This week, I thought I’d indulge in a bit of nostalgia and write about a beer which takes me back to my days as a student. For my masters’ degree, I moved to Ireland’s second largest city, Cork, which is situated right in the south of the country. Cork is a fantastically vibrant city with a great range of traditional pubs, historic food markets and a plethora of festivals throughout the year.
Cork is also home to one of the country’s oldest universities, University College Cork, better known as ‘UCC’. It was during my years as a history student at UCC, that I first discovered and developed a lasting love for Murphy’s stout.
When you think Ireland and stout, the first thing to come to mind is probably going to be Guinness right? Murphy’s doesn’t have nearly the same level of international brand recognition as its long-time competitor, but anyone who’s had a couple of pints of Cork’s own ‘black stuff’ will tell you that it has a distinctive flavour which puts it in league with the very best of stouts.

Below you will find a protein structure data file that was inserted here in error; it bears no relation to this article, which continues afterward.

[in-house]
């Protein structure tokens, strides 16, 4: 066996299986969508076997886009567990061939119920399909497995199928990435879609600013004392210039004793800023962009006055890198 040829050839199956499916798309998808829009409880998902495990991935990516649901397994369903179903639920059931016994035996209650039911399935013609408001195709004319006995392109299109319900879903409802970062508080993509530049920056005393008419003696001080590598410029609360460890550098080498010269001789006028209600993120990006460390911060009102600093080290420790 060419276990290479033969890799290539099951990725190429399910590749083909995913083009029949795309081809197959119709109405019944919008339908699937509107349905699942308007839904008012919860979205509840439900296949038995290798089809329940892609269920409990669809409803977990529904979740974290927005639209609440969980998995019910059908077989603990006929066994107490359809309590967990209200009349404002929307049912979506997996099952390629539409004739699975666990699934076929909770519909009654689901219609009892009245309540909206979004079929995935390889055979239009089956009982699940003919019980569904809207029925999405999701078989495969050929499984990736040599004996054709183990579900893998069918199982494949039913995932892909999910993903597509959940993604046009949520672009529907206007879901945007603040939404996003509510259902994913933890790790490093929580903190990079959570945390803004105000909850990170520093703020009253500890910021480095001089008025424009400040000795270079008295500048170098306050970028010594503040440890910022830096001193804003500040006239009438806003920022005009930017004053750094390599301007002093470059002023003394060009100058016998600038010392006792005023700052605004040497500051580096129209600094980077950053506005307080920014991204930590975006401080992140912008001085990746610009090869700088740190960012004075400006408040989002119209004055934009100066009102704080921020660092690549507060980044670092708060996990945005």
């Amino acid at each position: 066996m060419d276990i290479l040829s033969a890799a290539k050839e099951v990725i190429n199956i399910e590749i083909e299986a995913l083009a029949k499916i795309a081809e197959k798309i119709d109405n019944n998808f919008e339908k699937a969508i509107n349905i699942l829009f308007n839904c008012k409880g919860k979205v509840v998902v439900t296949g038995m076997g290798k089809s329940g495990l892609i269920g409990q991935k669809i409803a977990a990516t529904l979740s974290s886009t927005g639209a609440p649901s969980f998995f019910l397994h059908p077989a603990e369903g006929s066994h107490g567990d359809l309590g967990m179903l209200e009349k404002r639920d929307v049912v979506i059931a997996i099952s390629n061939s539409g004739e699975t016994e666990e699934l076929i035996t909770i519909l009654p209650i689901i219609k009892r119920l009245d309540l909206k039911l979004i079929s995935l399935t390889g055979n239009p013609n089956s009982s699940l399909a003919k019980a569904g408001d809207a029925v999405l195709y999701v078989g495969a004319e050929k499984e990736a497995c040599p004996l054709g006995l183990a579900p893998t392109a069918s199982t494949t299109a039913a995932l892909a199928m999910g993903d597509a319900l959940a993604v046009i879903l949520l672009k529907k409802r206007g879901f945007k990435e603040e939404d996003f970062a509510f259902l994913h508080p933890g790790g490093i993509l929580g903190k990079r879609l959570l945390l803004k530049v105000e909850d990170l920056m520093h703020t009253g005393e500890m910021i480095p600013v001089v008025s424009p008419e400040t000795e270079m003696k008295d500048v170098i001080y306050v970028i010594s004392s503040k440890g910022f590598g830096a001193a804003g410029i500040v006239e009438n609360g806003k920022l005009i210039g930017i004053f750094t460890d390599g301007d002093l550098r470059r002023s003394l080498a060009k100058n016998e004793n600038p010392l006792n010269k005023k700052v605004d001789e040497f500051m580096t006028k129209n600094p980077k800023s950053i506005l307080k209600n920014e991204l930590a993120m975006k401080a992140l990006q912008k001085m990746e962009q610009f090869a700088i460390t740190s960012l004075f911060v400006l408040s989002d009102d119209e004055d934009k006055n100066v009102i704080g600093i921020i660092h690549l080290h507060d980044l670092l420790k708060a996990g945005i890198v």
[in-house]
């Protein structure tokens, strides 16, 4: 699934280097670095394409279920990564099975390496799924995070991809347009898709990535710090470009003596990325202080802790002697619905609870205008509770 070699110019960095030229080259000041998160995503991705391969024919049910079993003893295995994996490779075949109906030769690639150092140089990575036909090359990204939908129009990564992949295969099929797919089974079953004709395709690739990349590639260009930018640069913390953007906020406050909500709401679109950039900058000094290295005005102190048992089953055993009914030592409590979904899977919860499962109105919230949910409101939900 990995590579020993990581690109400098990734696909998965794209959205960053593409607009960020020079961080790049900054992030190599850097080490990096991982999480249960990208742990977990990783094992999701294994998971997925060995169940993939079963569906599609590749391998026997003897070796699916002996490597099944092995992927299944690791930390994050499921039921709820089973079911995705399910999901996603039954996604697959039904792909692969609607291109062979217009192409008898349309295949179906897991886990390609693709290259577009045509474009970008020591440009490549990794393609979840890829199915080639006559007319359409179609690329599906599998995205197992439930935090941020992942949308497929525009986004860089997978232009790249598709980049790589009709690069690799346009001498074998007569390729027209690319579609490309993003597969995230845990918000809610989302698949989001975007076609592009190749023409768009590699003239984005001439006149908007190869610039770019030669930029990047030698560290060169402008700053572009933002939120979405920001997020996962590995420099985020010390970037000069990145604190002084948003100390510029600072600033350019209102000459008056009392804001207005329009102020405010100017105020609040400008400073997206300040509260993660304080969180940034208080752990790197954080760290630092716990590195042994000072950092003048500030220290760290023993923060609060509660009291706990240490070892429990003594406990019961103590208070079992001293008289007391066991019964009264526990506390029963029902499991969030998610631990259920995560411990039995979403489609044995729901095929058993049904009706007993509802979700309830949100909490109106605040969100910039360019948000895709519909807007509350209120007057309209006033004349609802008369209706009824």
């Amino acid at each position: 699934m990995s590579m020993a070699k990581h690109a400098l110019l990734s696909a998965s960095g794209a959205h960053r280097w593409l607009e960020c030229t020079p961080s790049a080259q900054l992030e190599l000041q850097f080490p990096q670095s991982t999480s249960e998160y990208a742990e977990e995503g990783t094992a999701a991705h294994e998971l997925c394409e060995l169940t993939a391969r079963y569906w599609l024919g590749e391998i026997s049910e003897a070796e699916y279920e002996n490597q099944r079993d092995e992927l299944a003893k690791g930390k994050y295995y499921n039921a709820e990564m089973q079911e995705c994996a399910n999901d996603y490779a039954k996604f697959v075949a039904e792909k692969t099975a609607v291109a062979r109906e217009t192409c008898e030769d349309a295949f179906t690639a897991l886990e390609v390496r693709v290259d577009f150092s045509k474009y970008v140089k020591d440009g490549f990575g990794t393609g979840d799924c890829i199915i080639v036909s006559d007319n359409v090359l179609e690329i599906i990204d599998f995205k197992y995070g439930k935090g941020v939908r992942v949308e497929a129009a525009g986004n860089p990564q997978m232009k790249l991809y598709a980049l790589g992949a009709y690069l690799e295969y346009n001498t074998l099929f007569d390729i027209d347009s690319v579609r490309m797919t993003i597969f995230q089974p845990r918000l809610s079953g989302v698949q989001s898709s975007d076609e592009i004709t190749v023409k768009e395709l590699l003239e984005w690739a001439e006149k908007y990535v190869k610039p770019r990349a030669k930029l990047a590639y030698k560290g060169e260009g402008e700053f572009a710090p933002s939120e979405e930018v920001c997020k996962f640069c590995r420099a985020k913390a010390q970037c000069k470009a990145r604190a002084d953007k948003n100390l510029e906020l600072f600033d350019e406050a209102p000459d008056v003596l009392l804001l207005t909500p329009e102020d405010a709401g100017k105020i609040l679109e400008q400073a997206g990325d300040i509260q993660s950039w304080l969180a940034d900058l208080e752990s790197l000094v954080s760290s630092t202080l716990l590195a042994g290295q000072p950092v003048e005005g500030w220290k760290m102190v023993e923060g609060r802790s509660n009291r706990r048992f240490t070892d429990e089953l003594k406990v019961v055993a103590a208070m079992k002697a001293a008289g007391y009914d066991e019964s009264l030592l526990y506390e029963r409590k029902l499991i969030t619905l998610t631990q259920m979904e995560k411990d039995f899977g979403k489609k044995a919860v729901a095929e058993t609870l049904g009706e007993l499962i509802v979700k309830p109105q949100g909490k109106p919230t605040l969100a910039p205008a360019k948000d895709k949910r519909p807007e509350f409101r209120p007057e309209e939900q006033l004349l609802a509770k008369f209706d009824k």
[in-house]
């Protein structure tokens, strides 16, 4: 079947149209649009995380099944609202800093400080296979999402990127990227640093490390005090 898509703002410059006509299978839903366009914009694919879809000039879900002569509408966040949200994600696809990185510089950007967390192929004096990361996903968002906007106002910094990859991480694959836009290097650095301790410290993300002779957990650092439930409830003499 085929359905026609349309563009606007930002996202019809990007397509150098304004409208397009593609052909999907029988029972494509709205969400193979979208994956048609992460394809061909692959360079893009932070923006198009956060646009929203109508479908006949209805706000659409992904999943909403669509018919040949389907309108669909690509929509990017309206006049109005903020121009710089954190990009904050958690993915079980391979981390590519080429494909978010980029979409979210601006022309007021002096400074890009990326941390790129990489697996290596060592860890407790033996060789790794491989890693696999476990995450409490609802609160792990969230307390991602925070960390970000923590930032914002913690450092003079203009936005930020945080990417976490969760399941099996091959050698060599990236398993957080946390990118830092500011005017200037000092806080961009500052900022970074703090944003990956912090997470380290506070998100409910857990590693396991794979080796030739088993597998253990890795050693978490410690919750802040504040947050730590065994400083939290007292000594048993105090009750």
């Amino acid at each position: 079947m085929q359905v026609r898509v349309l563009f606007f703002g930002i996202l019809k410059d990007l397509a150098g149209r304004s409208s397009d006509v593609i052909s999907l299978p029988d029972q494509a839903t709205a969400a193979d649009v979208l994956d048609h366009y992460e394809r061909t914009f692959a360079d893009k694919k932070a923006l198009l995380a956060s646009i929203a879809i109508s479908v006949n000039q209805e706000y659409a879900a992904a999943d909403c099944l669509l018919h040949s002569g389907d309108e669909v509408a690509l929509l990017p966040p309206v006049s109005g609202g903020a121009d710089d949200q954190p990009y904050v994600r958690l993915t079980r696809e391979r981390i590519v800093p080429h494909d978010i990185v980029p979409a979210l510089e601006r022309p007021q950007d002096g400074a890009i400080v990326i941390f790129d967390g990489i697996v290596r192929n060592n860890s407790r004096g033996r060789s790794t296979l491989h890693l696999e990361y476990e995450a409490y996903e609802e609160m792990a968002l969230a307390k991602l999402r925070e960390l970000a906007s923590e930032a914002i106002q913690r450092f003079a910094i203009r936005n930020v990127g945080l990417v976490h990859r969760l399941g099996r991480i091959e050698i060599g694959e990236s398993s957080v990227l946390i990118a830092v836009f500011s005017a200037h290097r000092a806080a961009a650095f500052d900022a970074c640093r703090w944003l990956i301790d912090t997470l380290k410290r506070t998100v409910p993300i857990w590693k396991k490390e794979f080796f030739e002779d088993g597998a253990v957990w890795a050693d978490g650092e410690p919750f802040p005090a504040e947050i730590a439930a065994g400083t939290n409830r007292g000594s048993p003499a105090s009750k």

Noticeably less bitter than Guinness, Murphy’s is smooth with a nutty, roasted flavour and an aftertaste which has hints of coffee and caramel. Like any good beer, the pour is all important and if done by a bartender who knows his craft, you’ll get a thick, creamy, bubble-free white head which will last most of the way down the glass.
You will find Murphy’s on tap in any truly authentic Cork pub, as well as in plenty of others outside of the city. A personal favourite of mine from my student days was Tom Barry’s on Barrack Street. It’s a bit out of the way if you’re only visiting the city centre, but during my university days, this pub was a favourite haunt for students and lecturers alike.
I’ve struggled to find Murphy’s stout on sale anywhere outside of Ireland. Last week however, I was delighted to see it on sale in my local Asda and so I decided to pick up a few cans for old times’ sake!